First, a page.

During the second day of the summit, the participants discussed patient-centred and data-driven health and care, citizen’s health data sharing, accelerating health data connectivity and the future of federated datasets.
The second day of the Digital Health Europe Summit focused on how health data can enhance integration between health and social care and better manage healthcare systems and services.
During the first session on patient-centred health and care, the panellists Nicola Bedlington (European Patients’ Forum (EPF), Lyudmil Ninov (EPF), Ivett Jakab (EPF Youth Group) and David Magboulé (LabToMarket) shed light on the influence of COVID-19 on the digitalisation of healthcare and put under the spotlight once again how access to digital health is very much unequal for different societal groups and organised in different ways across Europe. Nicola Bedlington (European Patients’ Forum (EPF)) stressed that the patients’ community was disproportionally affected by the COVID-19 crisis, and less than 50% did not have access to the European Health Records. Thereby, she emphasised the importance of accessibility, interoperability and deep cooperation at all levels: local, regional, national and European. Her colleague, Lyudmil Ninov proposed three recommendations to enhance patient empowerment: 1) co-design digital health from innovation to policy; 2) education, training and empowerment; 3) develop policies focused on person centricity. Lyudmil also stressed the importance of effective cooperation between patients and healthcare professionals and pointed to DHE’s white paper on that topic. Ivett Jakab emphasised the importance of including the youth perspective. In contrast, David Magboulé put forward an industrial point of view and focused on the need for digital literacy for both patients and healthcare providers. Reluctance to co-design digital solutions with users and countries’ fragmented approaches to digital health adoption were mentioned as the main pitfalls.
The second session of the day was dedicated to the citizen’s health data sharing. The moderator Carina Dantas (ECHAlliance), and panellists Prof. Mark Lawler (European Cancer Organisation / Queen’s University Belfast), Nilsy Desaint (Merk Sharp & Dohme), Danny van Roijen (European Coordination Committee of the Radiological, Electromedical and Healthcare IT Industry), and Gözde Susuzlu Briggs (EPF, Data saves lives) contributed to the debate around citizen-controlled health data sharing, especially regarding adequate governance models. The session started with a COVID-19 use case and continued with an analysis of the results from a large-scale survey on citizens’ attitudes towards health data sharing. Carina Dantas demonstrated important insights on citizens’ sharing of health data, such as, for example, the willingness of 76% to share data for research. The full results of the survey can be found in the DHE white paper on citizen-controlled health data sharing and governance. Finally, the participants considered citizens’ and patients’ perspectives on the topic. Gözde Susuzlu Briggs added that the first step would be to educate communities before engaging them to have valuable conversations and long-term relations built on trust.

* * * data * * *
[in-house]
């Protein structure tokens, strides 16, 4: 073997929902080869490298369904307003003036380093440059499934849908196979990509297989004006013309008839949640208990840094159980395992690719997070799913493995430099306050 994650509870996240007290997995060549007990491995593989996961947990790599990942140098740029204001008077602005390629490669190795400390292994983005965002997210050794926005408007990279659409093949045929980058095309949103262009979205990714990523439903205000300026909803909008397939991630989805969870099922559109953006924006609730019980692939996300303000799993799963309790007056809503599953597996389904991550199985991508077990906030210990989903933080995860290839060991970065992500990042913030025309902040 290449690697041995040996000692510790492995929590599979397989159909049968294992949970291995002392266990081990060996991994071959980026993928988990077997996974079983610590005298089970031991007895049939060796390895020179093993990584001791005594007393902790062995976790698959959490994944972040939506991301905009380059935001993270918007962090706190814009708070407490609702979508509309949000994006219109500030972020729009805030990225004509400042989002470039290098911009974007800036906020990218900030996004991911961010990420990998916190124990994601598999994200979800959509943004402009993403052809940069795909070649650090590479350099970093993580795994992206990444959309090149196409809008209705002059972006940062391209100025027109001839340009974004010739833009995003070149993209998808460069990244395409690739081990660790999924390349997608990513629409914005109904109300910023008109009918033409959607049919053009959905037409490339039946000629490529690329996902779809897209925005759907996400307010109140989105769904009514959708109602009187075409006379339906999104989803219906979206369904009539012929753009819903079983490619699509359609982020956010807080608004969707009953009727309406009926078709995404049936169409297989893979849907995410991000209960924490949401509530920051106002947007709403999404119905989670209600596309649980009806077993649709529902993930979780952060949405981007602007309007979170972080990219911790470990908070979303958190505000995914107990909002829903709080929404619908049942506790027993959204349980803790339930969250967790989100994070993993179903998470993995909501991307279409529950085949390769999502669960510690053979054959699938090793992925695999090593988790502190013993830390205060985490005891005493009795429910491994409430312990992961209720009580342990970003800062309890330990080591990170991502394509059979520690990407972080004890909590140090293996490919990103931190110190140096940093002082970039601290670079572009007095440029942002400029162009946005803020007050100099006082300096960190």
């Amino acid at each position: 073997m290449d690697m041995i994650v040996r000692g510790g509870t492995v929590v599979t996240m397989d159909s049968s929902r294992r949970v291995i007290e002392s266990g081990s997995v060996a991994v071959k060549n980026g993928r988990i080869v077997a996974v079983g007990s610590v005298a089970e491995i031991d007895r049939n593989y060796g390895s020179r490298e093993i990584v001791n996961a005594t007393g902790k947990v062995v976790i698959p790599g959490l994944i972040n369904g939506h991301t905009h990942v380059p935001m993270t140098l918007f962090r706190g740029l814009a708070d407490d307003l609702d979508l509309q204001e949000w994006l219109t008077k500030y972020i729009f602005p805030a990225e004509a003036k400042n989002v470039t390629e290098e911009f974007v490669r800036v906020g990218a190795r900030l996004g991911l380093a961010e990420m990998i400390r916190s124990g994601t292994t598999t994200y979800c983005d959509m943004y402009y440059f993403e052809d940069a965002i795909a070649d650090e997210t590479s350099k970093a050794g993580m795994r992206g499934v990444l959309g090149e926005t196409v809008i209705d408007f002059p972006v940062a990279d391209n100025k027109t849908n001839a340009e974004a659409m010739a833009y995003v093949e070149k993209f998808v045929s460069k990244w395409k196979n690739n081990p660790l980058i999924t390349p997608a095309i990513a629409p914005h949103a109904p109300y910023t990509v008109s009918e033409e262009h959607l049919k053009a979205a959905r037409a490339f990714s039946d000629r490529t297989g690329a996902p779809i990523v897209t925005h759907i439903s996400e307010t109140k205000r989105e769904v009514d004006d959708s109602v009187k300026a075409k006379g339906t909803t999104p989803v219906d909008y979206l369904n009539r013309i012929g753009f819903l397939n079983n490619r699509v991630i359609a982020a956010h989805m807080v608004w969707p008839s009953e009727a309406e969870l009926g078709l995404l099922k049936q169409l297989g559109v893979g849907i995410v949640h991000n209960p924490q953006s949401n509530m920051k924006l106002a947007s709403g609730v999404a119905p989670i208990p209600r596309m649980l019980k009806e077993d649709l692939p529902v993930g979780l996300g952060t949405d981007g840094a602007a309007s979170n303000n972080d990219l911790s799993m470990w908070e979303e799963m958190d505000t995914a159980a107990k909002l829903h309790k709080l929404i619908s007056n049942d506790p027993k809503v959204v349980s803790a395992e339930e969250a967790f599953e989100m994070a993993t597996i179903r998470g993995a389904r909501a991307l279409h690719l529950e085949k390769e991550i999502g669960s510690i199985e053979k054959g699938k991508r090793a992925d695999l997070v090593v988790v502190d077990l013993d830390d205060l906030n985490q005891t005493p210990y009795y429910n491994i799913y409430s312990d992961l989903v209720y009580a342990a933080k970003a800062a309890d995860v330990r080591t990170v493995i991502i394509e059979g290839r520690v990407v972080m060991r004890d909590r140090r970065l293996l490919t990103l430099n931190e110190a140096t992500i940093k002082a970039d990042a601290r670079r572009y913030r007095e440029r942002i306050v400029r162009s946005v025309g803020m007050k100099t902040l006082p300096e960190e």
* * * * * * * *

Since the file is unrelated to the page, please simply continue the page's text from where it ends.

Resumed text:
After that, the forum focused on accelerating health data connectivity. Experts Dr. Rainer Thiel (empirica), Dr. Dipak Kalra (European Institute for Innovation through Health Data), and Sara Riggare (Uppsala University) discussed the heterogeneous levels of connectedness between health organisations and between health organisations and citizens/patients in Europe. As a result, they stated that citizens are key actors to accelerate health data connectivity under two conditions. Firstly, tools need to be available to empower them. Secondly, the right climate of health data activism needs to be created in society to nurture citizens’ demand for health data interoperability.
During the final session of the day, experts Prof. Dr. Jan Baumbach (University of Hamburg), Prof. Dr. Oya Beyan (University of Cologne) and Prof. Dr. André Dekker (Maastricht University) discussed solutions for on-demand access to federated datasets and cloud computing resources and how these can accelerate the digital transformation of health and care. Prof. André Dekker stated that researchers have more data available in federated settings and, therefore, more diversity. However, he mentioned several challenges holding back the federated approach. Among them were a lack of legal requirements and clarity about what involves sharing algorithms, data harmonisation, and the costs of FAIR data.
The final panel speakers agreed that it is necessary to invest further and enhance support from policymakers for a federated future. DHE’s own contribution to federated approaches for enabling the European Health Data Space can be found here.
The day was moderated by Diane Whitehouse (European Health Telematics Association), Carina Dantas (European Connected Health Alliance), Carola Schulz (empirica), Dr. Henrique Martins (DigitalHealthEurope), and Dr. Oliver Zobell (Research Centre Jülich). Dr. Veli Stroetmann (empirica) opened and closed the day.
The Digital Health Europe Summit takes place online from 28 till 30 September and brings together EU policymakers, funders, digital health experts and other stakeholders for inspiring and forward-looking debates. Topics range from real-life transformation through digital health (Day 1), via empowering citizens (Day 2) to scaling up innovation through health data (Day 3).